Monday, December 13, 2004


In Which I Spin Out on the Learning Curve...

I've been dispensing a lot of advice these days, which always makes me feel uncomfortable. Somewhere deep in the clockworks of my mind, there's a little personal chronometer that is set to age 22 and it continually gives me false readings. So that when someone who really is in their early 20s starts hitting me up for advice, or introduces me to college audiences as a "veteran writer and editor" my first thought is, "That can't be me. I'm only 22."

Really, who am I to be giving advice, when I know so little? Don't these people know I'm on the learning curve, too? I mean, I've barely figured out how to embed links in this blog (granted the little tool bar that would make it so easy only shows up half the time, but still). I don't understand why I can't post comments on some people's blogs, while every time I post to Nickerblog it gets sent twice (sorry, Shane!). Socrates said it, baby: All I know is that I know nothing.

And now here I am, closer to 40 than 30 and I'm telling 22-year-olds--who were all born with the ability to embed links in their blogs, probably via telepathy--how to get internships (more story ideas, less clips), or write an irresistible cover letter (it's all in the opening sentence). And then these people write or call and tell me how my advice for conducting themselves in an interview or whatever helped them land the job at the newspaper, or get the freelance assignment, and I'm just thanking God that they didn't get their asses handed to them on my account.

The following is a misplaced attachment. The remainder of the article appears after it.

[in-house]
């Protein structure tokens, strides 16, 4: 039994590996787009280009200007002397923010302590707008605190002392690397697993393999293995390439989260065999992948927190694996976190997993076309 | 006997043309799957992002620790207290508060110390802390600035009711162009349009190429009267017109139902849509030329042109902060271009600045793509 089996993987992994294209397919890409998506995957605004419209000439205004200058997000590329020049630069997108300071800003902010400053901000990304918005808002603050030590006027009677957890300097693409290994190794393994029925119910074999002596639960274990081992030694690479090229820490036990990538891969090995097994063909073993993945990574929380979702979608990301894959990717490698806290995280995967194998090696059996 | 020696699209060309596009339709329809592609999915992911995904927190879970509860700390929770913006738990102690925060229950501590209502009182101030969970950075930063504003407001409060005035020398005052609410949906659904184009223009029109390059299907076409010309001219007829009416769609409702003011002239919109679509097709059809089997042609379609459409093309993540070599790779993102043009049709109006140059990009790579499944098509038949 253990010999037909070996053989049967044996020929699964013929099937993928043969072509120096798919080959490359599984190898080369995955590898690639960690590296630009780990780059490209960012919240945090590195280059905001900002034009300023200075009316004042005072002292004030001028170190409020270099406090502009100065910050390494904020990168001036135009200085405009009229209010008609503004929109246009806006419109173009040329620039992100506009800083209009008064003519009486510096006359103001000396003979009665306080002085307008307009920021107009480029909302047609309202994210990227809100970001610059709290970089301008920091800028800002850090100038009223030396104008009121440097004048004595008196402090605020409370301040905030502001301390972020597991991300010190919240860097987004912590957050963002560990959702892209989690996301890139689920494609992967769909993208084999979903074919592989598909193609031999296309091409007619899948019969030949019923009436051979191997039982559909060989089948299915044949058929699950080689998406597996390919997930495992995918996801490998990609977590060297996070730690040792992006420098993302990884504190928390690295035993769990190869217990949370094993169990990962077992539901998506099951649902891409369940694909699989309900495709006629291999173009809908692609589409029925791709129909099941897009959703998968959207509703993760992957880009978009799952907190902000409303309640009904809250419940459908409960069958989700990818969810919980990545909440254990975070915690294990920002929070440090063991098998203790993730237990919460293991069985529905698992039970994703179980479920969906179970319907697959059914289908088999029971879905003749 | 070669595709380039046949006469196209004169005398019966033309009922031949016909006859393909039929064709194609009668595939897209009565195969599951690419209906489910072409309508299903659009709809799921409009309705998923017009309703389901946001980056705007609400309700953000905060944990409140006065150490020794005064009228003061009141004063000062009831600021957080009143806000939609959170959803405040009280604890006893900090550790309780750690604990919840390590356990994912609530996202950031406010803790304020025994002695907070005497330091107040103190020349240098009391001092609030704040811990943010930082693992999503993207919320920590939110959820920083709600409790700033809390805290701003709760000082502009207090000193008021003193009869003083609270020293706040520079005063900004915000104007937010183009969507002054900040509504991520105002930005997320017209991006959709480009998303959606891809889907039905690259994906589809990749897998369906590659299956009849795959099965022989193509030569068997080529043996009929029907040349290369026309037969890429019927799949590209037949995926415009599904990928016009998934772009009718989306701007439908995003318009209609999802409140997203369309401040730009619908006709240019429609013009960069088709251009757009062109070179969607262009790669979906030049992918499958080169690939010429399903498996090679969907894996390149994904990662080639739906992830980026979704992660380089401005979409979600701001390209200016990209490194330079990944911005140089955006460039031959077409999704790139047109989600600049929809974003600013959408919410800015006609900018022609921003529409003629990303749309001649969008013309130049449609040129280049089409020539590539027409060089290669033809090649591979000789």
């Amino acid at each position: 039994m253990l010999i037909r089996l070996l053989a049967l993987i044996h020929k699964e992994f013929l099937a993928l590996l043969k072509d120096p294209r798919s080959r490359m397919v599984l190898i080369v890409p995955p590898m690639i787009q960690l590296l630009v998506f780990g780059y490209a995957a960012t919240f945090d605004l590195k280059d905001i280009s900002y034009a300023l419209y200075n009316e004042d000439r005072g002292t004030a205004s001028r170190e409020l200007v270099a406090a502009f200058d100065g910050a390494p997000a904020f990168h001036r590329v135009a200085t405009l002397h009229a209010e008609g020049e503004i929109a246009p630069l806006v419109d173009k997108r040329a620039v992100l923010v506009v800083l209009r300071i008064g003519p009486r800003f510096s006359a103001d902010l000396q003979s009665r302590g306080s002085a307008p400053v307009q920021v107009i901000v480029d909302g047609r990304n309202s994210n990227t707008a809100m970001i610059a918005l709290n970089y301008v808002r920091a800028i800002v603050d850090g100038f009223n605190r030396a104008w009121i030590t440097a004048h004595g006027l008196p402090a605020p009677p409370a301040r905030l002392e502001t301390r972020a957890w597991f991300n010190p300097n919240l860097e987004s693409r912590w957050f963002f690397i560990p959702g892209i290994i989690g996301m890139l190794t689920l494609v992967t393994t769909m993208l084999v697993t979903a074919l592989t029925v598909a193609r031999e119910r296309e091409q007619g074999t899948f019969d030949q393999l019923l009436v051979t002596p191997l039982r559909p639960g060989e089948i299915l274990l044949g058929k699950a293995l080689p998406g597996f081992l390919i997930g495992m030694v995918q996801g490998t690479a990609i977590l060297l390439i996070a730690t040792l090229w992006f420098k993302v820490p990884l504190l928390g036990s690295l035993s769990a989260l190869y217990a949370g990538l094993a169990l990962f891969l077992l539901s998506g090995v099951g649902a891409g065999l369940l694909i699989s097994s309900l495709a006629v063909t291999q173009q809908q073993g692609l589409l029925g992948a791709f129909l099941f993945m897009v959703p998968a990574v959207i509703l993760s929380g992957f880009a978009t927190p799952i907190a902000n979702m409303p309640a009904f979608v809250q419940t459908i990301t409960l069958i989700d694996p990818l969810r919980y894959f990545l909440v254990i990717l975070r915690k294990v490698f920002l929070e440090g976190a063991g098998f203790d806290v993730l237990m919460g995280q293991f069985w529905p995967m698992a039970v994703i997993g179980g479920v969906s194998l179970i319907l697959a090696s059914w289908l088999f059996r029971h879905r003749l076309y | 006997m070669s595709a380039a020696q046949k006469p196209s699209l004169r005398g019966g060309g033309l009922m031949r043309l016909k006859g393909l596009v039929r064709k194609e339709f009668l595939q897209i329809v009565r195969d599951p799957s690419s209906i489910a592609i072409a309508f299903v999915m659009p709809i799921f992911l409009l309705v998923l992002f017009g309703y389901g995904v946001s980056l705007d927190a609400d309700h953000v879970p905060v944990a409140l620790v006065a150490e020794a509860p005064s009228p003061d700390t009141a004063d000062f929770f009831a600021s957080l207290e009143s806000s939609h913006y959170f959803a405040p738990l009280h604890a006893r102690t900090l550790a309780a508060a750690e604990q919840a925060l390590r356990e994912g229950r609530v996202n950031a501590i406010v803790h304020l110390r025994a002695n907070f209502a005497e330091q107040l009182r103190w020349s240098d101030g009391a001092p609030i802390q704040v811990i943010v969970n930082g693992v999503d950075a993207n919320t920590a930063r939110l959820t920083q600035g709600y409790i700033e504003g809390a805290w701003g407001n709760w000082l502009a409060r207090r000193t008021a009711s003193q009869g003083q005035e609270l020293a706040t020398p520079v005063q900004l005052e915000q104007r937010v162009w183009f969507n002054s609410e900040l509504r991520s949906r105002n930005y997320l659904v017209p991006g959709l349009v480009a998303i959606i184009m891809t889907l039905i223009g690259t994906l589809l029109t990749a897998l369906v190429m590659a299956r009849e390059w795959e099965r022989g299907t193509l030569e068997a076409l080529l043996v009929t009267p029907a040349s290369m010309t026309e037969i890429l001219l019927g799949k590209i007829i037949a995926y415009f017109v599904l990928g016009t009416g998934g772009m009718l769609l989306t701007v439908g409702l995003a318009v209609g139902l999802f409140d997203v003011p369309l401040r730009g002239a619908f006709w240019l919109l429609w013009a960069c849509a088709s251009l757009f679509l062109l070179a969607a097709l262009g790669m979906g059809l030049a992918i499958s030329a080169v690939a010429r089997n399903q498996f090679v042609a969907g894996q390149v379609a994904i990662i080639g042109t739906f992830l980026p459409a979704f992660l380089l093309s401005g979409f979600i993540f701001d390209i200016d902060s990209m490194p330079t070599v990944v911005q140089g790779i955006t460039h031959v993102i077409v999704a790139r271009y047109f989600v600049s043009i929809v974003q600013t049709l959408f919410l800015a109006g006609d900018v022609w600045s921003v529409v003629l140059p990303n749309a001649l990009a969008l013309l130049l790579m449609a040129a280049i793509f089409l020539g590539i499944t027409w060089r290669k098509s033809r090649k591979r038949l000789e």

Sigh. Well, I do know this: I'm not 22, whatever the internal age-clock tells me. And once I recover from the shock of that realization, it occurs to me that I have no real desire to be 22 again. That was the age when I had $30,000 in student loan debt hanging over me. It was the age when I had to put my old dog to sleep. It was the age when I arrived in The Big City with 43 cents in my pocket and the knowledge that I knew no one and had no place to live. It was the age when I wrecked a car that I still hadn't quite paid off. About the only thing I could afford at that time was the advice of people who knew better.

As exciting as it was in retrospect, I felt pretty desperate and uncertain in the moment. On my worst days, I used to wish that my future self would travel back from 10 or 15 years up the line and just reassure me that everything would work out. I always wondered what that older Me would say.

Some days, I think I know.

And some days, I'm still waiting for that guy to pay me a visit.

From Somewhere On The Masthead

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